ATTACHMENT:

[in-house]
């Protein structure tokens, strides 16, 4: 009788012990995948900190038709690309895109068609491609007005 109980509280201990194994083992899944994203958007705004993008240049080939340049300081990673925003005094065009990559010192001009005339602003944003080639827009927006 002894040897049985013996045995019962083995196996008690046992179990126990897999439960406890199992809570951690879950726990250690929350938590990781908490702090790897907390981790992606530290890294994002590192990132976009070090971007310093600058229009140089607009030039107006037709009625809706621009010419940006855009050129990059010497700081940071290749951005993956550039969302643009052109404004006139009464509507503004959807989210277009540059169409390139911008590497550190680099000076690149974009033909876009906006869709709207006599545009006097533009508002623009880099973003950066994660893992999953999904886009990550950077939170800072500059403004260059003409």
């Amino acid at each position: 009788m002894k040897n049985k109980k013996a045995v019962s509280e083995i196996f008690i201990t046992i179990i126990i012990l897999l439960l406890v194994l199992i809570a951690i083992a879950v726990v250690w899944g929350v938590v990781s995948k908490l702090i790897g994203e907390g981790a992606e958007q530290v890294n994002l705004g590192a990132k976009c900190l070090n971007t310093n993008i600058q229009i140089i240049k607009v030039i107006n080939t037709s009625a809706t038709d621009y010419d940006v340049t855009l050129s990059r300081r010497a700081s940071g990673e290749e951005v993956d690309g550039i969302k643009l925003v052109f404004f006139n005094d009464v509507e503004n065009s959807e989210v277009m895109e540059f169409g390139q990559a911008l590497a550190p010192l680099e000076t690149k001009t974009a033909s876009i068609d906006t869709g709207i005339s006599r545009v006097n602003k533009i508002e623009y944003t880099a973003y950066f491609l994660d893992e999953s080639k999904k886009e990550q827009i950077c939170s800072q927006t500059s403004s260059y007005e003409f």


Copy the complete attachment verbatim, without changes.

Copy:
[in-house]
């Protein structure tokens, strides 16, 4: 009788012990995948900190038709690309895109068609491609007005 109980509280201990194994083992899944994203958007705004993008240049080939340049300081990673925003005094065009990559010192001009005339602003944003080639827009927006 002894040897049985013996045995019962083995196996008690046992179990126990897999439960406890199992809570951690879950726990250690929350938590990781908490702090790897907390981790992606530290890294994002590192990132976009070090971007310093600058229009140089607009030039107006037709009625809706621009010419940006855009050129990059010497700081940071290749951005993956550039969302643009052109404004006139009464509507503004959807989210277009540059169409390139911008590497550190680099000076690149974009033909876009906006869709709207006599545009006097533009508002623009880099973003950066994660893992999953999904886009990550950077939170800072500059403004260059003409």
């Amino acid at each position: 009788m002894k040897n049985k109980k013996a045995v019962s509280e083995i196996f008690i201990t046992i179990i126990i012990l897999l439960l406890v194994l199992i809570a951690i083992a879950v726990v250690w899944g929350v938590v990781s995948k908490l702090i790897g994203e907390g981790a992606e958007q530290v890294n994002l705004g590192a990132k976009c900190l070090n971007t310093n993008i600058q229009i140089i240049k607009v030039i107006n080939t037709s009625a809706t038709d621009y010419d940006v340049t855009l050129s990059r300081r010497a700081s940071g990673e290749e951005v993956d690309g550039i969302k643009l925003v052109f404004f006139n005094d009464v509507e503004n065009s959807e989210v277009m895109e540059f169409g390139q990559a911008l590497a550190p010192l680099e000076t690149k001009t974009a033909s876009i068609d906006t869709g709207i005339s006599r545009v006097n602003k533009i508002e623009y944003t880099a973003y950066f491609l994660d893992e999953s080639k999904k886009e990550q827009i950077c939170s800072q927006t500059s403004s260059y007005e003409f």